CRADLE OF HUMAN CULTURE
"What has Africa given the world, people often ask in a sneering and derogatory way, as if they already know the answer – nothing! But Africa has given the world humanity – and that is no small thing. And secondly, it has given the world the first human culture. And that is also no small thing! “ – Professor Emeritus Phillip V. Tobias
WHY DO WE WANT TO TAKE YOU ON THIS EXCITING ADVENTURE OF THE CRADLE OF HUMAN CULTURE ON THE WEST COAST?
Driving from Cape Town on the R27 Marine Drive, the natural landscape changes dramatically in The Table Bay Nature Reserve, which is an 880-hectare (2,200-acre) nature reserve in Milnerton, Western Cape, South Africa. It consists of several smaller constituent reserves including Rietvlei Wetland Reserve, Diep River Fynbos Corridor, Zoarvlei Wetlands, Milnerton Racecourse Nature Reserve, and Milnerton Lagoon, as well as surrounding protected areas.
As soon as we reach Atlantis, the non-vegetated mobile dunes and rocky outcrops are the two outstanding features of the nature reserve. The mobile dunes cover an area of approximately 440 hectares. Witzands Aquifer Nature Reserve is part of the southern core of the Cape West Coast Biosphere Reserve, which is unique in terms of its diverse landscape, fauna and flora. Further on, the landscape changes even more dramatically to a semi-arid area, and this was a tropical climate as demonstrated at the West Coast Fossil Park.
WHAT CAN WE LEARN FROM THIS?
Paleoanthropologists – scientists who study human evolution – have proposed a variety of ideas about how environmental conditions may have stimulated important developments in human origins. Diverse species have emerged over the course of human evolution, and a suite of adaptations have accumulated over time, including upright walking, the capacity to make tools, enlargement of the brain, prolonged maturation, the emergence of complex mental and social behaviour, and dependence on technology to alter the surroundings.
Where do we find proof of the earliest site of humans walking upright?
In the West Coast National Park of course! We will take you there! The footprints were beautifully preserved, considering the unpromising medium in which they were made - a fairly coarse sand. There were two complete footsteps and the remnants of a third, eroded since they were exposed a few years before. They formed a right-left-right track descending diagonally down the dune face towards the ancient lagoon, which was only metres away when they were made. The stride length of 0.51 metres and the length of the feet themselves (0.22 metres - size 5 by today’s standards), suggests that the dune -walker was a smallish female, about 1.6 metres tall. The feet had well developed arches, and the big toe was the longest of the toes - all features of modern humans.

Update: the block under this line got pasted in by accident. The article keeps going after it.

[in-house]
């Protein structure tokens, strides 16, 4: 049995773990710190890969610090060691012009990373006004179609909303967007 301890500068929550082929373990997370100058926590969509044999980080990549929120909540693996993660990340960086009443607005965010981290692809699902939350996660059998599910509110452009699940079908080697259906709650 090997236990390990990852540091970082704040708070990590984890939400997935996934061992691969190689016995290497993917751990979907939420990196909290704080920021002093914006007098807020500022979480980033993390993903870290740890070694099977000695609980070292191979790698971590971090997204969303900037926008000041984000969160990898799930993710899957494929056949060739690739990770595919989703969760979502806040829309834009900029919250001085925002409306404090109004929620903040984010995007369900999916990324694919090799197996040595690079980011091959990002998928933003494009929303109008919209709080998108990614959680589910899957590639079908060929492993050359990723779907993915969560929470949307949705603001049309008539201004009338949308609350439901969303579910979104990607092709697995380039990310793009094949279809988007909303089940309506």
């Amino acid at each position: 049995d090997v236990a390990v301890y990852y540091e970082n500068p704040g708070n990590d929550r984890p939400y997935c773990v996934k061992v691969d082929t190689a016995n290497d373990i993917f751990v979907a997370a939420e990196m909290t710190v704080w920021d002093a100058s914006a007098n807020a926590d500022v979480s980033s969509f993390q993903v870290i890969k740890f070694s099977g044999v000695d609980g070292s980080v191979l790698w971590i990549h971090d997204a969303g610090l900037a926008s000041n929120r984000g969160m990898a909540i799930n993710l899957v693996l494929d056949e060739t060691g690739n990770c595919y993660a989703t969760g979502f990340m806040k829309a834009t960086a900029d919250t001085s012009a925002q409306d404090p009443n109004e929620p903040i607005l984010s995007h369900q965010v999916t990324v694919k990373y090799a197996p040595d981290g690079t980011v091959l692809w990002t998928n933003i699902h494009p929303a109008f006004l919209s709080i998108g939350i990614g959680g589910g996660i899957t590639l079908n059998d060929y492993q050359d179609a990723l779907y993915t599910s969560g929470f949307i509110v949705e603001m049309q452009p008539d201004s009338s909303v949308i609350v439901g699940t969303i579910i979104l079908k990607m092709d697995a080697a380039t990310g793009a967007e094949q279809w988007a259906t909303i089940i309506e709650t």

Where do we find proof of human capacity to make tools, enlargement of their brains, development of technology?
Shell middens found at Yzerfontein and Elands Bay are archaeological sites that proves how the diet changed to seafood with food-waste visibly dominated by the shells discarded by shellfish gatherers. The fact that we can locate a concentration of such debris means that people in the past chose to discard shells in specific places, rather than scatter them generally across the nearshore landscape. From this we learn that the earliest such sites are not necessarily evidence for the earliest shellfish consumption, rather for the earliest localized discard. Nevertheless, we might consider this important.
The period of human evolution has coincided with environmental change, including cooling, drying, and wider climate fluctuations over time. How did environmental change shape the evolution of new adaptations, the origin and extinction of early hominin species, and the emergence of our species, Homo sapiens (‘Hominin’ refers to any bipedal species closely related to humans – that is, on the human divide of the evolutionary tree since human and chimpanzee ancestors branched off from a common ancestor sometime between 6 and 8 million years ago.)
How do we know that actual human beings have lived here at Elands Bay?
Confirmation of the continuation of human habitation in the Cape West Coast region and the persistence of the use of symbolic representations is provided by a collection of 60 000 year old ostrich egg shell fragments displaying geometric patterns of engraved lines – possibly for decoration or identification purposes that were found in the Diepkloof Rock Shelter near Elands Bay. Some of the fragments have bored holes in them and are thought to have been from egg shells used as containers, most likely for carrying water, as was done by the San people in recent times.
Other valuable items such as a reconstructed post 2000-year-old pot was discovered at the Dunefield Midden showing the advancement of technology and the emergence of complex mental and social behaviour.
Elands Bay Cave and the associated shell middens and archaeological and palaeontological sites nearby give more detailed evidence of the cultural history of San hunter-gatherers and Khoekhoe herders and their ancestors, of their reliance on marine and estuarine resources, and of past environments and flora and fauna, over the past 120 000 years than any other place on the West Coast of Africa.
WHAT MAKES THIS SUCH A UNIQUE PLACE OF INTEREST?
It is the only site on the entire African continent where rock paintings can be found so close to the coast
Prof John Parkington